A magical Japanese novel full of felines
IF CATS DISAPPEARED FROM THE WORLD GENKI KAWAMURA, translated by Eric Selland Picador, 144pp, £8.99
At the beginning of Genki Kawamura’s magic tale If Cats Disappeared from the World, we’re told that “In Japanese, there’s a whole other word for the food pets eat. It’s just not the same as human food – we humans are way fussier.” This was news to me, under pressure as I am every day to rustle up at least three innovative meals for my cats. I wondered again where I went wrong with my cat-rearing. But seemingly I haven’t gone wrong because when the unnamed protagonist’s cat Cabbage begins to speak halfway through the novel, he reveals he doesn’t like this food either.
Cabbage’s voice is a little cliched; he speaks “like an upper class gentleman . . . in a period TV drama”. It’s hard to know what part translation has played here as it is always harder to translate a demotic voice from one language to another. But the devil is in the detail and the devil is, of course, central to this story of mortality, a blend of Faust with It’s a Wonderful Life.
There weren’t many surprises for this cat lover but it was lovely to find out eventually that that “whole other word” is “Neko-Manma”. It is when Kawamura uses specific details or tells us that the origin of the Japanese word for cat, “neko”, is actually “‘a sleeping child’ (same sound, different choice of kanji characters)” that the novel surges to life.
When the narrator, a young postman is diagnosed with an inoperable brain tumour and commences his bucket list, it isn’t long before the devil appears in the form of a Doppelgänger. In contrast to our quiet narrator who wears a white shirt and dark trousers, the devil is an outgoing character called Aloha who wears a Hawaiian shirt. His bargain is suitably devilish; the postman can buy an extra day of life each time he allows the devil to make something disappear. The fiendish part of the bargain is that devil chooses. Chocolate is considered first but when the devil develops a taste for it himself, they eventually settle on phones and this is where Kawamura becomes interesting:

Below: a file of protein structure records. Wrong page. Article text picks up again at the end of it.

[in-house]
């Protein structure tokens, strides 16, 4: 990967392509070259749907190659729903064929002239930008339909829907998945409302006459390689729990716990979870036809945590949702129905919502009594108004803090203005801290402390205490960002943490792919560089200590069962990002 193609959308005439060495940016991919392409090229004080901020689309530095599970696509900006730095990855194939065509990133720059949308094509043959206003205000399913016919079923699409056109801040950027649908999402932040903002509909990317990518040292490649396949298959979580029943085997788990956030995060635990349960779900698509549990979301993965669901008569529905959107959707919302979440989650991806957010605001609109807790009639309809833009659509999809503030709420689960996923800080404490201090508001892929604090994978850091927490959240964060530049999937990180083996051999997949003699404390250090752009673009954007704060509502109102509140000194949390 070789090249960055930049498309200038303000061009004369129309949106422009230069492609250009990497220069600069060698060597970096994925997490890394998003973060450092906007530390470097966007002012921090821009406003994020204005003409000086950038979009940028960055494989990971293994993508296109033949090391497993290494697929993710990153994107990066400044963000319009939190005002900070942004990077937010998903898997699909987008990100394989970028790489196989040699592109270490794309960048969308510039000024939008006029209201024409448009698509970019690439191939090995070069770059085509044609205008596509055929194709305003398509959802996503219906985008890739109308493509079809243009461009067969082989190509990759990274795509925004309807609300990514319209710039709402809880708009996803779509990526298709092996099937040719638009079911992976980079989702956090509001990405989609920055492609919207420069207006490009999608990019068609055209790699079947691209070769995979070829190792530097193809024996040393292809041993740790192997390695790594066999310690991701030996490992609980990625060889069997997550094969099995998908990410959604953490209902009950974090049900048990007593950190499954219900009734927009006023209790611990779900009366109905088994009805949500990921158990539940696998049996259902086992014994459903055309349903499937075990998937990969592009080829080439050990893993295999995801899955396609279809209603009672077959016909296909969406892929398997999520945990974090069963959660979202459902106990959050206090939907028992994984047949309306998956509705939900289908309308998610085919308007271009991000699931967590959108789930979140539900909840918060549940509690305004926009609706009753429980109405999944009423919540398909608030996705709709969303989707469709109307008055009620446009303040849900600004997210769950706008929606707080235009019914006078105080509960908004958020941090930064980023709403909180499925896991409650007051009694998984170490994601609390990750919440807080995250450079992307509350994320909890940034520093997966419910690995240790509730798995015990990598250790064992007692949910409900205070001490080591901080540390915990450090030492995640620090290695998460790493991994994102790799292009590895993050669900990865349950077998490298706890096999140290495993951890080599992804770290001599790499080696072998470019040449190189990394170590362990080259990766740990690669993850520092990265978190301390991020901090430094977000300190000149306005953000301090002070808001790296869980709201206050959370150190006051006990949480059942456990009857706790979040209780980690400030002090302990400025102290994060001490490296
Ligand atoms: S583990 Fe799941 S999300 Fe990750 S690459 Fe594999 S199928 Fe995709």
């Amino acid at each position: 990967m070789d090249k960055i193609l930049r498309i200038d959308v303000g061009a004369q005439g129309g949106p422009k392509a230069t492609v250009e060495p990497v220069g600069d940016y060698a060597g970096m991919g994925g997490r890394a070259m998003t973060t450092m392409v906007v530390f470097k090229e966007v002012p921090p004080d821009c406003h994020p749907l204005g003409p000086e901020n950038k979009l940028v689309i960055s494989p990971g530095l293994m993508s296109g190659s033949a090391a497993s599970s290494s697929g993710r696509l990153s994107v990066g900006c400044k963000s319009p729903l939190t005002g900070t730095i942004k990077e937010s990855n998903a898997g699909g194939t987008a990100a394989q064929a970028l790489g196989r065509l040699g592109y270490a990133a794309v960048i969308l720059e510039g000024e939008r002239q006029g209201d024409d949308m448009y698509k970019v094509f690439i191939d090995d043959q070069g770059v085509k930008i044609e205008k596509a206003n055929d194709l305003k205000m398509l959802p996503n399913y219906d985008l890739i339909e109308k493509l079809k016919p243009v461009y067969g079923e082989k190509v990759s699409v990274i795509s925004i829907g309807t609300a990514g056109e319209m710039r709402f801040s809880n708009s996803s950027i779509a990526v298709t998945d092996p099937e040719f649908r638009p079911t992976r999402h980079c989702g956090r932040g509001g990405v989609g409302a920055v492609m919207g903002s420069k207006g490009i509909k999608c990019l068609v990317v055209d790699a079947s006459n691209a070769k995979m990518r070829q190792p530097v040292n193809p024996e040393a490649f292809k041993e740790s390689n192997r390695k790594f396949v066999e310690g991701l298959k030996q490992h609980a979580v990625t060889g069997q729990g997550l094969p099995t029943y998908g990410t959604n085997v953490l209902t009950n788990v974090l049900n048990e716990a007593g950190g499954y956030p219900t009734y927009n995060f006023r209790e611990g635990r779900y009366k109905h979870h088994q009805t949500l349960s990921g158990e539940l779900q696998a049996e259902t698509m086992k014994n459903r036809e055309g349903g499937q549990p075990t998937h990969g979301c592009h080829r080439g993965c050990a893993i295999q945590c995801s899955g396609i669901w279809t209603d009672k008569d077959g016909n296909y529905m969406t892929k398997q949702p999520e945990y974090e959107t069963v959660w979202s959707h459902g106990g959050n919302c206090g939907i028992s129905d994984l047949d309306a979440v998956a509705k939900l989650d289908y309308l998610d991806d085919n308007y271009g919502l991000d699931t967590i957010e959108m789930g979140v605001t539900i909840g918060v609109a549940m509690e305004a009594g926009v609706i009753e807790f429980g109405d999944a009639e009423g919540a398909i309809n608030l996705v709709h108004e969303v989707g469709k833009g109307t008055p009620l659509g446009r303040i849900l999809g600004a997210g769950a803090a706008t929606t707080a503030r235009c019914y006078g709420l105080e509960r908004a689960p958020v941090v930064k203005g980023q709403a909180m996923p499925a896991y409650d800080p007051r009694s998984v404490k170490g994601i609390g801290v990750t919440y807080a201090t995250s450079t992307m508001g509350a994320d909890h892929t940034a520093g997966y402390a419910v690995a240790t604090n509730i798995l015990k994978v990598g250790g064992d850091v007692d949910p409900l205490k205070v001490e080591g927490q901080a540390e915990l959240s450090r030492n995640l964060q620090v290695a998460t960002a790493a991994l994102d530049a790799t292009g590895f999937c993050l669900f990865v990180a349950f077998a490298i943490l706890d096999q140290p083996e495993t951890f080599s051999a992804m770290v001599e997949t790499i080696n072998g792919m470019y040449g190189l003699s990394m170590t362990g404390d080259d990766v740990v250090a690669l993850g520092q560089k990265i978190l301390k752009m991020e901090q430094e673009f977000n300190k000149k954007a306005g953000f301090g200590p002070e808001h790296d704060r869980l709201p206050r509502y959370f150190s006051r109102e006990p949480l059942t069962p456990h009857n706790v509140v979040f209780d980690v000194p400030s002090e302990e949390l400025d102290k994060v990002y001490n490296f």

“As . . . years go by, phones will cease to exist completely. Like pebbles on the roadside, they will start by going unnoticed – until they disappear completely . . . the 107 people who met Aloha before me must have made something disappear, but the rest of us haven’t noticed. It’s as if without you realising it, things you use in your everyday life, like your favorite coffee cup or the new socks you just bought, could disappear. And if you did realise, however much you looked for them, you wouldn’t be able to find them. For all we know, there may be all kinds of things that have already disappeared without our having noticed it, things that we’d assumed would always be around.”
The recipient of his last phone call is his first girlfriend who works and lives in a movie theatre. When the girlfriend turns up, she has a list too – of all his failings as a boyfriend. It seems an unspeakably cruel greeting for a dying man but there is a satisfying explanation which shows just how forgetful humans can be. The story of their relationship, which worked best when they were on the phone, is touchingly realised.
But if the disappearance of the phone was difficult for our character to bear, the next item on the list is even harder: Aloha suggests movies and this is where the details catch fire because this character (and no doubt his creator) adores the movies. He explores a rich catalogue before eventually settling on Chaplin’s Limelight for his final viewing.
This novel is haunted by movies all the way through, not just It’s a Wonderful Life with its flashbacks and life-appreciating lessons. There is something of Ozu’s great and touching Tokyo Story here too. Ultimately the postman has to learn to appreciate both his parents although it is the son that will die before his father here. Tokyo Story was influenced in its turn by Leo McCarey’s Make Way for Tomorrow and there is a strong sense of that cross-pollination so typical of Japanese film in this tale with its Hawaiian shirted-devil and litany of quotes from Hollywood movies and directors.
Chaplin’s is perhaps the closest to the novel’s intention with its mixture of humour and life lessons: “Life is a tragedy when seen in close-up, but a comedy in long-shot.” ■ Martina Evans is a poet and novelist. Her latest book Now We Can Talk Openly About Men is published by Carcanet
This novel is haunted by movies all the way through, not just It’s a Wonderful Life with its flashbacks and lifeappreciating lessons